With DVD Studio Pro you get an entire compression application called Compressor. Compressor allows you to tweek many options and variables for how you want to compress and encode you video and audio. Compression is an art in itself and I've had to learn this through trial and error also.

Does Mac support Nero?


Nero is PC only. Toast Titanium is the Mac equivalent.

Toast Titanium is an excellent CD/DVD media burning application. Its primary function is to organize and burn data files, create exact copy's of disc's, create music CD's, video encoding and DVD burning. Toast can do some basic DVD authoring, but not really its primary function. It would be better to create the DVD files and menus in iDVD or Studio Pro then burn them in Toast Titanium.

my mac only burns -R no +R


This depends on the brand of drive in your Mac. To confirm what disc formats your burner can support, go to the blue apple in the task bar, click on About This Mac, click More Info button. In the column on the left under hardware click Disc Burning. That will tell you what brand burner you have and what formats it supports.

If you want to burn a different format you can buy and install a new drive.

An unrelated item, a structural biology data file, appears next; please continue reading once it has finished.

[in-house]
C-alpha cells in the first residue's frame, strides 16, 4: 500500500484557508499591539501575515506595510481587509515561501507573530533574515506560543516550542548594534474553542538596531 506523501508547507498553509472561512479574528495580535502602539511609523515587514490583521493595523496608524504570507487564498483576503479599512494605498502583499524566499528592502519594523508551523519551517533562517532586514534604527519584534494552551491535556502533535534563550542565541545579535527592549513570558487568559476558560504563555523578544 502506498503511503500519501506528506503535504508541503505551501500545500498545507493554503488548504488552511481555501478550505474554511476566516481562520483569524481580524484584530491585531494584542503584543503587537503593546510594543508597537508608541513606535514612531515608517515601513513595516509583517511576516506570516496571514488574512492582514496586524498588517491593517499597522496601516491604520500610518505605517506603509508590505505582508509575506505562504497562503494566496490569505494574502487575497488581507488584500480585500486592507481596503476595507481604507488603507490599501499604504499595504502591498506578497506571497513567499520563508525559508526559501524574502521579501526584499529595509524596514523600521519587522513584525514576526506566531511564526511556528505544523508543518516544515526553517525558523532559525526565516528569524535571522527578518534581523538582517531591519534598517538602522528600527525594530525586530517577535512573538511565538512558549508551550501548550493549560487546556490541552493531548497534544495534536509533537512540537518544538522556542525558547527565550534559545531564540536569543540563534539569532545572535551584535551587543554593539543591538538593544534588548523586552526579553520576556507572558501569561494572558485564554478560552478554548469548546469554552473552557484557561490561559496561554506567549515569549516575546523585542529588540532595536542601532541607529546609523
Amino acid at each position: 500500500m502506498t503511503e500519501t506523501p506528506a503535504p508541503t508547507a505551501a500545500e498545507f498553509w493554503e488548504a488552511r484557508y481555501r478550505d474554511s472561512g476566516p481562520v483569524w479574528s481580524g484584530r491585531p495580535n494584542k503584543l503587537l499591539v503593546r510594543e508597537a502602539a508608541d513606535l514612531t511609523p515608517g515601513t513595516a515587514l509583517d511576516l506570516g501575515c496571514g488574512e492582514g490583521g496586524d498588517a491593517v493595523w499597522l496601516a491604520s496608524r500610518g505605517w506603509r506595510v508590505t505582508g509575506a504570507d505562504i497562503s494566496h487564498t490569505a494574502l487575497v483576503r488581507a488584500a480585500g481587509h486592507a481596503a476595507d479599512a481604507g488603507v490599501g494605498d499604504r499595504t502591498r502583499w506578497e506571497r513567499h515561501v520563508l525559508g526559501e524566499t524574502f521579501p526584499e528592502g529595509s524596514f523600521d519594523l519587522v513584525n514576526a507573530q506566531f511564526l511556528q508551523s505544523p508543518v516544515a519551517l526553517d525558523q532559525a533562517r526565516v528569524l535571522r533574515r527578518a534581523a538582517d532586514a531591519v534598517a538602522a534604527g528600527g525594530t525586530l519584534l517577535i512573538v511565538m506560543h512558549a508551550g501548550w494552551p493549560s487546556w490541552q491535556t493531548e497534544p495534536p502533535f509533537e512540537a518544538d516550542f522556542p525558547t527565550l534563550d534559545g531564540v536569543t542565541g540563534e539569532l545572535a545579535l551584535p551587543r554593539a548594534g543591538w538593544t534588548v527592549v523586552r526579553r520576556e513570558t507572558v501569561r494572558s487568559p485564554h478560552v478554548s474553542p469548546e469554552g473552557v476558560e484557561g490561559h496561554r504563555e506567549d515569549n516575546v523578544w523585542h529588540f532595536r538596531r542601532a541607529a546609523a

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#10 Tenolian Bell

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Posted 09 February 2006 - 03:23 PM

I bet a lot of my reels go unplayed because it seems like most people play them on a Mac and never a DVD player.


I don't know if this is your situation.

But one problem I've heard is that some PC DVD software don't use standard DVD files. They use proprietary files to help the encoding go faster.

When the disc is played on another PC the disc downloads a small program that helps the computer decode the proprietary file.

These files only work on Windows and not on Macs.

Since you've tried different software sounds like the last link in the chain may be your DVD burner. Have you tried a different one?

The DVD burner in my G5 tower is made by Pioneer. I also have an external Lacie DVD burner, the drive was made by NEC. Disc's burned from the Lacie (NEC) drive are able to play on more DVD players than DVD's burned from the Pioneer drive in my G5.
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#11 timHealy

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Posted 09 February 2006 - 04:30 PM

Like many others I am using a mac too. I export mpeg 2 files from Final Cut and import them into DVD Studio Pro.